With the state election looming the Cancer Council has launched their Saving Life 2019: Election Priorities, calling on the next NSW Government to take action to further reduce the impact of cancer on the community.
Among the priority issues of the campaign is to increase the number of public lymphoedema services, ensure timely access to evidence-based care.
Western NSW resident, Susan Rootes was diagnosed with breast cancer in 2001 and had to undergo surgery and radiation therapy. Shortly thereafter she developed lymphoedema - a chronic, incurable condition involving swelling of the limbs which occurs when lymph fluid, which transports immune cells, bacteria and viruses, can’t flow through the lymph vessels and nodes properly.
“I had never heard of lymphoedema, let alone the implications of living with it for life, when I was undergoing intensive treatment for my cancer so that I could still be here today. In hindsight, my treatment was delayed; despite seeing a variety of medical practitioners on a regular basis, it wasn’t addressed and didn’t come up in conversation,” she said.
Cancer Council NSW community programs coordinator Camilla Thompson said, “there is a shortage of public lymphoedema services across NSW. Timely access to lymphoedema services remains a problem in both rural and metropolitan regions”.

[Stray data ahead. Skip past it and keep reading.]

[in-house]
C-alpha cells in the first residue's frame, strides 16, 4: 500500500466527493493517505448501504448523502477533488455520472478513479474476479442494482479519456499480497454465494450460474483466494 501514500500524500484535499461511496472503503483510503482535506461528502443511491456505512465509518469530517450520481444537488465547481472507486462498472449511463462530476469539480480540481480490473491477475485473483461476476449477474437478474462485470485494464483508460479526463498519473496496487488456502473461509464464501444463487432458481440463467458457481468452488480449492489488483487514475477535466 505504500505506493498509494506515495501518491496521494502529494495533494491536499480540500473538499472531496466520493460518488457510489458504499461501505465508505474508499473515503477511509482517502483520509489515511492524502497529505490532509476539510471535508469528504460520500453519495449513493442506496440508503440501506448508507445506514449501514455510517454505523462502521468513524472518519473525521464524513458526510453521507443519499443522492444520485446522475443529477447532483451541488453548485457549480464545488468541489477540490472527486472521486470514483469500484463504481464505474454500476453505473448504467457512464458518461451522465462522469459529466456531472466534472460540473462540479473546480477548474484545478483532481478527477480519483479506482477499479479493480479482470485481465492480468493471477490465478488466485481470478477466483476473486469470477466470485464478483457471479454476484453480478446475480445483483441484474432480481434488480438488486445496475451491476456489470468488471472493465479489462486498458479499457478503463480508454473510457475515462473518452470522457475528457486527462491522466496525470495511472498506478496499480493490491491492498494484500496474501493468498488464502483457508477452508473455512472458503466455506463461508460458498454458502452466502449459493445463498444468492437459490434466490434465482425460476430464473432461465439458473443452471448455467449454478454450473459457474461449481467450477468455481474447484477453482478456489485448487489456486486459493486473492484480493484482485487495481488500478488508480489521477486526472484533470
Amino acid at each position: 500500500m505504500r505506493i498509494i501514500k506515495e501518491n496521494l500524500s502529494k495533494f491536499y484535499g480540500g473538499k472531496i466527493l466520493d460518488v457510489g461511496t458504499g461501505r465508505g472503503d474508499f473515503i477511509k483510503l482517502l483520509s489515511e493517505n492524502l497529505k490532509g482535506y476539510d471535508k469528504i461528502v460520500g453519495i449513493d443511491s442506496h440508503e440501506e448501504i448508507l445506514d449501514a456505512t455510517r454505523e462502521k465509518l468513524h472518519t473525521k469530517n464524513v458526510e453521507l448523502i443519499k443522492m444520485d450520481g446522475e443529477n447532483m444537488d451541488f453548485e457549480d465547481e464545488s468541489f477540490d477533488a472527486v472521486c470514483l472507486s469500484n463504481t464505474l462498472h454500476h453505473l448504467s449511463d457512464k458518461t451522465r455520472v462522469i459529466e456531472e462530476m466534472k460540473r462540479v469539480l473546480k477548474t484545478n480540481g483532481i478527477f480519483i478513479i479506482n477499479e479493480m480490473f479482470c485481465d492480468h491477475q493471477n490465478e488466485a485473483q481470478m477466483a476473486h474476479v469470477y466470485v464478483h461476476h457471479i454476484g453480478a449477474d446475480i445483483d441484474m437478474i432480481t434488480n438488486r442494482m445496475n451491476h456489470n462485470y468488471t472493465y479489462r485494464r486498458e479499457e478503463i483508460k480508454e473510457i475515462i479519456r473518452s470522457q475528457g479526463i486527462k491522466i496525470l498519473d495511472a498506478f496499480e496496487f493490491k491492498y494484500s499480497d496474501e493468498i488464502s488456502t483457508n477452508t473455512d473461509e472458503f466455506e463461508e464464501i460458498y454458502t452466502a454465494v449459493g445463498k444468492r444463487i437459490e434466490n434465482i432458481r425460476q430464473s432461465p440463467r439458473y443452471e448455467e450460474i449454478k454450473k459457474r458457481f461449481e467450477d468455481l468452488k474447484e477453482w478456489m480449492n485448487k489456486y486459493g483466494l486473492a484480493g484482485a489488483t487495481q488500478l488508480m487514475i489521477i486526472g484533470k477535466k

“Left untreated, lymphoedema can cause severe physical discomfort, emotional distress and social isolation to those affected. It can often also have significant financial implications for the patient and their family,” she said. “Government funding is urgently required to increase the number of public services for people with lymphoedema, so they can access the treatment they need when they need it.”
Mrs Rootes said she was referred to her local lymphoedema specialist in Dubbo, who works only part time, across a large geographical area.
“I was able to receive treatment which included bandaging, laser, daily massage and taping. But I could have been saved a lot of pain, discomfort and financial stress if I had received earlier intervention,” she said. “Seventeen years on, my lymphoedema is managed through regular lymphatic massage and wearing a compression sleeve 24/7. I would ideally love see our specialist more, but she is so busy looking after the hundreds of other patients around the district who need this specialist care.
“I cannot change the fact that I developed lymphoedema or that it was not treated earlier but if we can have sufficient specialists in our health district to assess and treat patients to prevent the condition from progressing it will be a step in the right direction – and it would cost the health system and community a whole lot less in the long run.”
- Community members can support the Saving Life 2019 campaign by signing an online postcard at canact.com.au